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‘Fake news’ – a government tool

Konrad Mizzi Joseph Muscat

In 2017, “fake news” was the Collins English Dictionary’s word of the year. Yet, as with most terms coined in the digital and social media age, not only has it come to mean different things to different people, but it is becoming an increasingly politically dangerous term used deliberately to undermine core democratic values, according to The Conversation.

The term was first made popular by Buzzfeed’s founding editor Craig Silverman when investigating click bait farms that published made up stories online for profitable clicks. To some, the term “fake news” is used exclusively to describe false stories. Some journalists use the term to describe “a lie,” something concocted with the intention to deceive. Others use it as a catch-all phrase to describe questionable stories with problematic information.

Politicians on both ends of the spectrum then caught on, and this is when the term took on a murkier, more insidious meaning.

It is now deliberately used to spread a mixture of true and false stories designed to confuse the public. In this way, some true information gets discredited with the false facts that accompany it – a tactic that Maltese government officials and their media outlets have mastered to a tee.

When an overused phrase like “fake news” creates so much confusion with its meaning, it starts to mean nothing at all. It becomes nonsense. So why do we still see it everywhere? It is still being used because the term has proven itself to be a blessing for politicians that want to confuse facts.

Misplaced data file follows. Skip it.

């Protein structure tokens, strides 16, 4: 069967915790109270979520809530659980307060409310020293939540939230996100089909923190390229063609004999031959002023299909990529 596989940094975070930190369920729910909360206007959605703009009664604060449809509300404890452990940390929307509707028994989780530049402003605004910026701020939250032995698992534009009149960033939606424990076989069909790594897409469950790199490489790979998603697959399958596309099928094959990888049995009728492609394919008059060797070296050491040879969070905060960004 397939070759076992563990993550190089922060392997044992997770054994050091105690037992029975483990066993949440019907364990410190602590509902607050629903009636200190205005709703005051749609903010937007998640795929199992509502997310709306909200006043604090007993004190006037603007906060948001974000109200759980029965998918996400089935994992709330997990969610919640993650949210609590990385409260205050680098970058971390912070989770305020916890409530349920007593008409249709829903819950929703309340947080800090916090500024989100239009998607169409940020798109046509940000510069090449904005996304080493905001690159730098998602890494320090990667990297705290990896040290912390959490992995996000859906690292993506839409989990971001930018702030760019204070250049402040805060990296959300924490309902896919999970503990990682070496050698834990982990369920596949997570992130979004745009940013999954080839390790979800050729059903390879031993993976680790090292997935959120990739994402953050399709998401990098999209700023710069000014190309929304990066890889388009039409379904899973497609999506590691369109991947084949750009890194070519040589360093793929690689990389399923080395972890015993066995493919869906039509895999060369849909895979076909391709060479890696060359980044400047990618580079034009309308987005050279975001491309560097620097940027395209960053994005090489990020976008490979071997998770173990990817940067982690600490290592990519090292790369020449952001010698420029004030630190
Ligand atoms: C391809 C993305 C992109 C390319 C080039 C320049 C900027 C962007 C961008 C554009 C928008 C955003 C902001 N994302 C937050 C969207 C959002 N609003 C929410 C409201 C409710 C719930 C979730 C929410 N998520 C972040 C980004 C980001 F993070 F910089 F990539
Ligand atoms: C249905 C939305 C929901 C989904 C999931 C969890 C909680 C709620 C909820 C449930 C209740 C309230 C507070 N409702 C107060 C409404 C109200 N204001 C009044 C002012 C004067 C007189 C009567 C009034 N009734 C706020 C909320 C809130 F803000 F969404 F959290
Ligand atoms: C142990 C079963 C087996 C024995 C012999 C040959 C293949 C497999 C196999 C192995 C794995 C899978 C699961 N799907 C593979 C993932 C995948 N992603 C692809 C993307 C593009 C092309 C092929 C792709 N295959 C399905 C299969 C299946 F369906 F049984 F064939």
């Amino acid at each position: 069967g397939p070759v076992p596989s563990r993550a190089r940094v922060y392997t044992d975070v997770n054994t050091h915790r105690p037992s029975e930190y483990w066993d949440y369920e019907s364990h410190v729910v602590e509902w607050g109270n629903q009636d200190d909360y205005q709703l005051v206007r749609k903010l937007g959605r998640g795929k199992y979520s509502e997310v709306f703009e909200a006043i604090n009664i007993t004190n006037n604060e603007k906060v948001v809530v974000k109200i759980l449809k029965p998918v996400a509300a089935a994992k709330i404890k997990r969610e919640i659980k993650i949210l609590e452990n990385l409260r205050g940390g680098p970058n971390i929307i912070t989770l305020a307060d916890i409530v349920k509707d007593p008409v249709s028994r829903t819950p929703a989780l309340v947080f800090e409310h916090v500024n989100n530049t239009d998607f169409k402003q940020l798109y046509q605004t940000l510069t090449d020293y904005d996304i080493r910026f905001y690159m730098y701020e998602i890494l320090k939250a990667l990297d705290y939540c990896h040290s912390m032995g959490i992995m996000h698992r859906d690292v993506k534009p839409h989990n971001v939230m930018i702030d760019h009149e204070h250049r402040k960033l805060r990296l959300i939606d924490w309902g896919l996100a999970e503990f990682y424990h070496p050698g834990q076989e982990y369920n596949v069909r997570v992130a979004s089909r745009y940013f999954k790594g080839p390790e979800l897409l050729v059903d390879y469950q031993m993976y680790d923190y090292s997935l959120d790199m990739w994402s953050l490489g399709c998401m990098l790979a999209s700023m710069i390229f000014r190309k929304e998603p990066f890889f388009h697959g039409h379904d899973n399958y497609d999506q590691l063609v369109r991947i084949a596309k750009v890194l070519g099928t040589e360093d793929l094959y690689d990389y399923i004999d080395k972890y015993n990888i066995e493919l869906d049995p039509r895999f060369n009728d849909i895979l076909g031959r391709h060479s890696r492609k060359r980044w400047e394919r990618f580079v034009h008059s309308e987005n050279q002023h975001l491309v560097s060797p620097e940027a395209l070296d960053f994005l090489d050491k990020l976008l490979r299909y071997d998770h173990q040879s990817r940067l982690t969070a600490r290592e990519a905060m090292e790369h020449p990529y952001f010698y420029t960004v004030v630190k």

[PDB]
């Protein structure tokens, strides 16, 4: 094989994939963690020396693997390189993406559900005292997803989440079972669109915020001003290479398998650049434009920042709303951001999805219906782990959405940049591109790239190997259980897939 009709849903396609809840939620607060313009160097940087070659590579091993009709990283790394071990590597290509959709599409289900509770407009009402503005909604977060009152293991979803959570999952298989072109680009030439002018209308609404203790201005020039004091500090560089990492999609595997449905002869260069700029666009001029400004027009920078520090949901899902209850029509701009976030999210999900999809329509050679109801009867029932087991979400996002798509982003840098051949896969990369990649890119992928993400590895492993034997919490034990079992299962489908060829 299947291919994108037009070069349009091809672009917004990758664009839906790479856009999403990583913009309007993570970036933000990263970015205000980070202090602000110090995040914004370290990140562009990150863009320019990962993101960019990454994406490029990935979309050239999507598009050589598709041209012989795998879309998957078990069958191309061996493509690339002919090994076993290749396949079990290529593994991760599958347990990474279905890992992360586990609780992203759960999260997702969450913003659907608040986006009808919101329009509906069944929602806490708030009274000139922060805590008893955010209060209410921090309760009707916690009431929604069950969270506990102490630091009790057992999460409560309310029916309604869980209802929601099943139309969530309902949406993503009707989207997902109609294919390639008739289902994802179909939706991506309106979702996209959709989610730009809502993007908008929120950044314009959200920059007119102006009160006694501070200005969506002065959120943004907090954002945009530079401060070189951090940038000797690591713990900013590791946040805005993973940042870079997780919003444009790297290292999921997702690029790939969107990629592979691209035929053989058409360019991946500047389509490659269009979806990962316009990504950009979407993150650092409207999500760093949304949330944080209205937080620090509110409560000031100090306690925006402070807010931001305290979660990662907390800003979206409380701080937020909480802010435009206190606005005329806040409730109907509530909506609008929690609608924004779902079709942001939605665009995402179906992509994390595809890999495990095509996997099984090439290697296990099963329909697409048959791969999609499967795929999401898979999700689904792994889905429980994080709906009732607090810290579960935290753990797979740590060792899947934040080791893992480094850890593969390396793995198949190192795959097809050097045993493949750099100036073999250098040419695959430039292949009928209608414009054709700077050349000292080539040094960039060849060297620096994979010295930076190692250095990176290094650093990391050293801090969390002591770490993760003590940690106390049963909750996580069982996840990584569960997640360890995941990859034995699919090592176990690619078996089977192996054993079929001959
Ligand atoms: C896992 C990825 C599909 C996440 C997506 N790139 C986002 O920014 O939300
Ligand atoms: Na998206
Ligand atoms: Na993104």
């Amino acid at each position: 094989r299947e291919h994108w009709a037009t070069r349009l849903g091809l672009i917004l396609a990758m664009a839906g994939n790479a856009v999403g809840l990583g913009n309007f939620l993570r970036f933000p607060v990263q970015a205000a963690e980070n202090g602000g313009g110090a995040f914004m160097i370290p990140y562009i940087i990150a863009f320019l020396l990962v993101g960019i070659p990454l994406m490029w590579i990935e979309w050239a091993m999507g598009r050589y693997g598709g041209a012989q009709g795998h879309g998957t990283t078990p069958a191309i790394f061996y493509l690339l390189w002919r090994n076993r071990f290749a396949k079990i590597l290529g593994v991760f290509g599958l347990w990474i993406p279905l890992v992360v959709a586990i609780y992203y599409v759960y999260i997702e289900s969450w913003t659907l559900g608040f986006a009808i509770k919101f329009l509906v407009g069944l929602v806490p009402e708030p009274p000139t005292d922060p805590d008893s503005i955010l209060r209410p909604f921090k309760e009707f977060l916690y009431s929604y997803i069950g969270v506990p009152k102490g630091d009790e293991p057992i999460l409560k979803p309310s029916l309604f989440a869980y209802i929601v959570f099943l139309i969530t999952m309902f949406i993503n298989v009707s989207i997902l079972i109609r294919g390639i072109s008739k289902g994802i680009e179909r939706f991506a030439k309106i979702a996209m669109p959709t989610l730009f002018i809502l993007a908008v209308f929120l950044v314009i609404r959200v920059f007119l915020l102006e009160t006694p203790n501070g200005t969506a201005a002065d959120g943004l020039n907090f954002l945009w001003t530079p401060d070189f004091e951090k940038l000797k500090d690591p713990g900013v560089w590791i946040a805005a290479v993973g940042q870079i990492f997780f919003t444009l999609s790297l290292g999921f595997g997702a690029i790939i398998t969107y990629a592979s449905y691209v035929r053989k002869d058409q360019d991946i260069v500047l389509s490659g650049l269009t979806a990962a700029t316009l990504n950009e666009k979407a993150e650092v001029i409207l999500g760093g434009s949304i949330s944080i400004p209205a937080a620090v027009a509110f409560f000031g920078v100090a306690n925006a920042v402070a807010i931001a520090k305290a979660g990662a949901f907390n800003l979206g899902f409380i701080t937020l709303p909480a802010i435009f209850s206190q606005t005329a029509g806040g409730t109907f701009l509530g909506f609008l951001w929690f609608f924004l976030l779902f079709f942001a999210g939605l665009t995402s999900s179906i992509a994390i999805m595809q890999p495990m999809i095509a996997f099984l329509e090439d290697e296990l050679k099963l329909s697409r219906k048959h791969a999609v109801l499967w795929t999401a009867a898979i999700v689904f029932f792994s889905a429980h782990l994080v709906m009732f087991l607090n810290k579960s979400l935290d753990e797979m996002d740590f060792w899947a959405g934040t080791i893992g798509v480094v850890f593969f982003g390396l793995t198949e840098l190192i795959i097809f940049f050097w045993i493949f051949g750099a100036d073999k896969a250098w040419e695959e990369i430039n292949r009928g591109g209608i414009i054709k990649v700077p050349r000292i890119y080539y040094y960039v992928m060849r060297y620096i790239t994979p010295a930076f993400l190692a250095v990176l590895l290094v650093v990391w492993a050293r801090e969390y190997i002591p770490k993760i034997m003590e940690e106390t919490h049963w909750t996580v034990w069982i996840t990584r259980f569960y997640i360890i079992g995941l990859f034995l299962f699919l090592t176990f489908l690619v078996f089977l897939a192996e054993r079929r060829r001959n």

Read more: The Maltese government’s use of false statistics to create fake news

Calling an investigative report or an article “fake news” is asking the readers not to believe the story and to distrust the institution that produced it. It ridicules weeks of investigative journalism and asks you to take the word of the man who convinced you to vote for him, no matter what methods he used to convince you to do that.

The use of this kind of rhetoric by President Donald Trump, by Hungary’s Viktor Orban and by Joseph Muscat (these are just a few examples) is in especially bad faith precisely because they pretend to be striving to attain the truth, to go after objectivity and critical thinking – but the repeated use of the phrase is specifically designed to achieve the very opposite and to undermine those very values.

Their ultimate aim is to drown out reasonable discourse by repeated intellectual insults. This is what some philosophers call “undermining propaganda”. Governments are even less subtle and simply call any narrative that they disapprove of “fake news”.

Some institutions are trying to counter fake news by tackling it as if it were a science, some going as far as organising conferences on how to combat fake news. As well intentioned as these efforts are, they also risk being counterproductive. Why? Well for starters, it makes the producers and users of fake news appear like they form a legitimate part of the public discourse.

If we want to avoid empty words and if we want to avoid legitimising propaganda tools, let’s just do away with the term altogether. The English language offers plenty of alternative ordinary words. A story can be described as “bullshit”, we can call a statement a “lie”, we can describe certain narratives as “disinformation”, we can call sources “unreliable”.

What we should not be doing is defending democratic ideals by trying to re-purpose a demagogue’s tool.

You can read the full article here.

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